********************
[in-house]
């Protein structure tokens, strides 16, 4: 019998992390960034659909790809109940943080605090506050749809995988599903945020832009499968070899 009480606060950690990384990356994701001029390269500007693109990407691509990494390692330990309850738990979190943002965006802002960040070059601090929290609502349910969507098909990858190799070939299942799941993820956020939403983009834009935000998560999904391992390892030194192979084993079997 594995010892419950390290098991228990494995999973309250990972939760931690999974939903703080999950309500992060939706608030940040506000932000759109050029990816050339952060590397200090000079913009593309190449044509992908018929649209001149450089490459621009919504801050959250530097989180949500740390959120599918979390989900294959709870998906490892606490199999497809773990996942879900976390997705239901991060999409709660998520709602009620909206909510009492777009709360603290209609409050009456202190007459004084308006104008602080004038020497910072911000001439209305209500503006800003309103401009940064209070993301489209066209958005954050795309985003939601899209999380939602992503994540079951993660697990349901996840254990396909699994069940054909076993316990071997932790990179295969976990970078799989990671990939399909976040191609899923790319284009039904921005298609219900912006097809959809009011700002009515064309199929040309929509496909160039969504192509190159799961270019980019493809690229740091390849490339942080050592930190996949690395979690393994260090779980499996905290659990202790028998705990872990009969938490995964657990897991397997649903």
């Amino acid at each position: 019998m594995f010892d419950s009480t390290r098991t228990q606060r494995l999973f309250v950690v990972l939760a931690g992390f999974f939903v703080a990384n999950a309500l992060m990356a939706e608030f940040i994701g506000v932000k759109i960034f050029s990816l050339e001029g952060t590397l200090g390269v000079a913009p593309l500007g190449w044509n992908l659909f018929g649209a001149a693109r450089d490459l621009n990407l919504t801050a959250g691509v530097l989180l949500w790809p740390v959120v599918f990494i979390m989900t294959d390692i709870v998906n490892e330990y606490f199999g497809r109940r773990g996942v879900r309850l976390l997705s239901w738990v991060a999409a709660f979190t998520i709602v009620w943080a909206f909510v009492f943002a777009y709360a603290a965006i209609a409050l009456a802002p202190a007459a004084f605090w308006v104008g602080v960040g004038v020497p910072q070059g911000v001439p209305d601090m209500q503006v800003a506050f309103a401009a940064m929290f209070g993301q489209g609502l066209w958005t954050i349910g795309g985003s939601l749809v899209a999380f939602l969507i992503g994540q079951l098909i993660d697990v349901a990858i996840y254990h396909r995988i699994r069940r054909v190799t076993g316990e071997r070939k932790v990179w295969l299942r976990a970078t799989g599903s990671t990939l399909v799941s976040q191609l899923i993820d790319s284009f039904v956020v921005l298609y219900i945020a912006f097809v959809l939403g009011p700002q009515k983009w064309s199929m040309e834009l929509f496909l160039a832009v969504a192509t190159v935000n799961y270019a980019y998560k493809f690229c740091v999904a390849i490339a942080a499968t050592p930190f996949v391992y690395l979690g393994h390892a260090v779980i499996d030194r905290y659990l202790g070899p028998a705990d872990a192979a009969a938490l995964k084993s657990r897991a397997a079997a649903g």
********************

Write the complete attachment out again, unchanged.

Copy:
[in-house]
């Protein structure tokens, strides 16, 4: 019998992390960034659909790809109940943080605090506050749809995988599903945020832009499968070899 009480606060950690990384990356994701001029390269500007693109990407691509990494390692330990309850738990979190943002965006802002960040070059601090929290609502349910969507098909990858190799070939299942799941993820956020939403983009834009935000998560999904391992390892030194192979084993079997 594995010892419950390290098991228990494995999973309250990972939760931690999974939903703080999950309500992060939706608030940040506000932000759109050029990816050339952060590397200090000079913009593309190449044509992908018929649209001149450089490459621009919504801050959250530097989180949500740390959120599918979390989900294959709870998906490892606490199999497809773990996942879900976390997705239901991060999409709660998520709602009620909206909510009492777009709360603290209609409050009456202190007459004084308006104008602080004038020497910072911000001439209305209500503006800003309103401009940064209070993301489209066209958005954050795309985003939601899209999380939602992503994540079951993660697990349901996840254990396909699994069940054909076993316990071997932790990179295969976990970078799989990671990939399909976040191609899923790319284009039904921005298609219900912006097809959809009011700002009515064309199929040309929509496909160039969504192509190159799961270019980019493809690229740091390849490339942080050592930190996949690395979690393994260090779980499996905290659990202790028998705990872990009969938490995964657990897991397997649903």
């Amino acid at each position: 019998m594995f010892d419950s009480t390290r098991t228990q606060r494995l999973f309250v950690v990972l939760a931690g992390f999974f939903v703080a990384n999950a309500l992060m990356a939706e608030f940040i994701g506000v932000k759109i960034f050029s990816l050339e001029g952060t590397l200090g390269v000079a913009p593309l500007g190449w044509n992908l659909f018929g649209a001149a693109r450089d490459l621009n990407l919504t801050a959250g691509v530097l989180l949500w790809p740390v959120v599918f990494i979390m989900t294959d390692i709870v998906n490892e330990y606490f199999g497809r109940r773990g996942v879900r309850l976390l997705s239901w738990v991060a999409a709660f979190t998520i709602v009620w943080a909206f909510v009492f943002a777009y709360a603290a965006i209609a409050l009456a802002p202190a007459a004084f605090w308006v104008g602080v960040g004038v020497p910072q070059g911000v001439p209305d601090m209500q503006v800003a506050f309103a401009a940064m929290f209070g993301q489209g609502l066209w958005t954050i349910g795309g985003s939601l749809v899209a999380f939602l969507i992503g994540q079951l098909i993660d697990v349901a990858i996840y254990h396909r995988i699994r069940r054909v190799t076993g316990e071997r070939k932790v990179w295969l299942r976990a970078t799989g599903s990671t990939l399909v799941s976040q191609l899923i993820d790319s284009f039904v956020v921005l298609y219900i945020a912006f097809v959809l939403g009011p700002q009515k983009w064309s199929m040309e834009l929509f496909l160039a832009v969504a192509t190159v935000n799961y270019a980019y998560k493809f690229c740091v999904a390849i490339a942080a499968t050592p930190f996949v391992y690395l979690g393994h390892a260090v779980i499996d030194r905290y659990l202790g070899p028998a705990d872990a192979a009969a938490l995964k084993s657990r897991a397997a079997a649903g």